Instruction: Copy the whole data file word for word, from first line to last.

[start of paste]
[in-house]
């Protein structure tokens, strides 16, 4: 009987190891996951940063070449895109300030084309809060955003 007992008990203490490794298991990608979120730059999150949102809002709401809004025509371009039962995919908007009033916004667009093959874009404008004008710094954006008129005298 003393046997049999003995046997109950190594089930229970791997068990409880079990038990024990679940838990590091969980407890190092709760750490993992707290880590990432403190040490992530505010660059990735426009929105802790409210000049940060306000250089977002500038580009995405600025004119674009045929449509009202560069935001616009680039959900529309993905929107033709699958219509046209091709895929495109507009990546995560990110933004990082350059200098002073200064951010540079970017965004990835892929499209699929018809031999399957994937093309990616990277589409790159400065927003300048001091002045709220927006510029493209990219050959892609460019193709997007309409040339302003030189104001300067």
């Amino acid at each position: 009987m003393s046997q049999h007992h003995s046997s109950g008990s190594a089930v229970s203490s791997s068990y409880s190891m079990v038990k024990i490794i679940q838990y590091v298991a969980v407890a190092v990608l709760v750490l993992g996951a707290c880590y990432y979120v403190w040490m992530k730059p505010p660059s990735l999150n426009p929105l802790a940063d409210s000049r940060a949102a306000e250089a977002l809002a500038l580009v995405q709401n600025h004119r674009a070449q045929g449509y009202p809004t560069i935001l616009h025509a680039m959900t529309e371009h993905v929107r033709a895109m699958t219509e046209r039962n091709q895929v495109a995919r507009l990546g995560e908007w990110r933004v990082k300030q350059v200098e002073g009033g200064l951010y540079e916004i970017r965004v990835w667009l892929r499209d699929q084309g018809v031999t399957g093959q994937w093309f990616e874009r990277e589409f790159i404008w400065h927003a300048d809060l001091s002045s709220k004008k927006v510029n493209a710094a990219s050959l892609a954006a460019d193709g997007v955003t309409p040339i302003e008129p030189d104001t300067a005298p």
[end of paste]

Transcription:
[in-house]
């Protein structure tokens, strides 16, 4: 009987190891996951940063070449895109300030084309809060955003 007992008990203490490794298991990608979120730059999150949102809002709401809004025509371009039962995919908007009033916004667009093959874009404008004008710094954006008129005298 003393046997049999003995046997109950190594089930229970791997068990409880079990038990024990679940838990590091969980407890190092709760750490993992707290880590990432403190040490992530505010660059990735426009929105802790409210000049940060306000250089977002500038580009995405600025004119674009045929449509009202560069935001616009680039959900529309993905929107033709699958219509046209091709895929495109507009990546995560990110933004990082350059200098002073200064951010540079970017965004990835892929499209699929018809031999399957994937093309990616990277589409790159400065927003300048001091002045709220927006510029493209990219050959892609460019193709997007309409040339302003030189104001300067």
């Amino acid at each position: 009987m003393s046997q049999h007992h003995s046997s109950g008990s190594a089930v229970s203490s791997s068990y409880s190891m079990v038990k024990i490794i679940q838990y590091v298991a969980v407890a190092v990608l709760v750490l993992g996951a707290c880590y990432y979120v403190w040490m992530k730059p505010p660059s990735l999150n426009p929105l802790a940063d409210s000049r940060a949102a306000e250089a977002l809002a500038l580009v995405q709401n600025h004119r674009a070449q045929g449509y009202p809004t560069i935001l616009h025509a680039m959900t529309e371009h993905v929107r033709a895109m699958t219509e046209r039962n091709q895929v495109a995919r507009l990546g995560e908007w990110r933004v990082k300030q350059v200098e002073g009033g200064l951010y540079e916004i970017r965004v990835w667009l892929r499209d699929q084309g018809v031999t399957g093959q994937w093309f990616e874009r990277e589409f790159i404008w400065h927003a300048d809060l001091s002045s709220k004008k927006v510029n493209a710094a990219s050959l892609a954006a460019d193709g997007v955003t309409p040339i302003e008129p030189d104001t300067a005298p």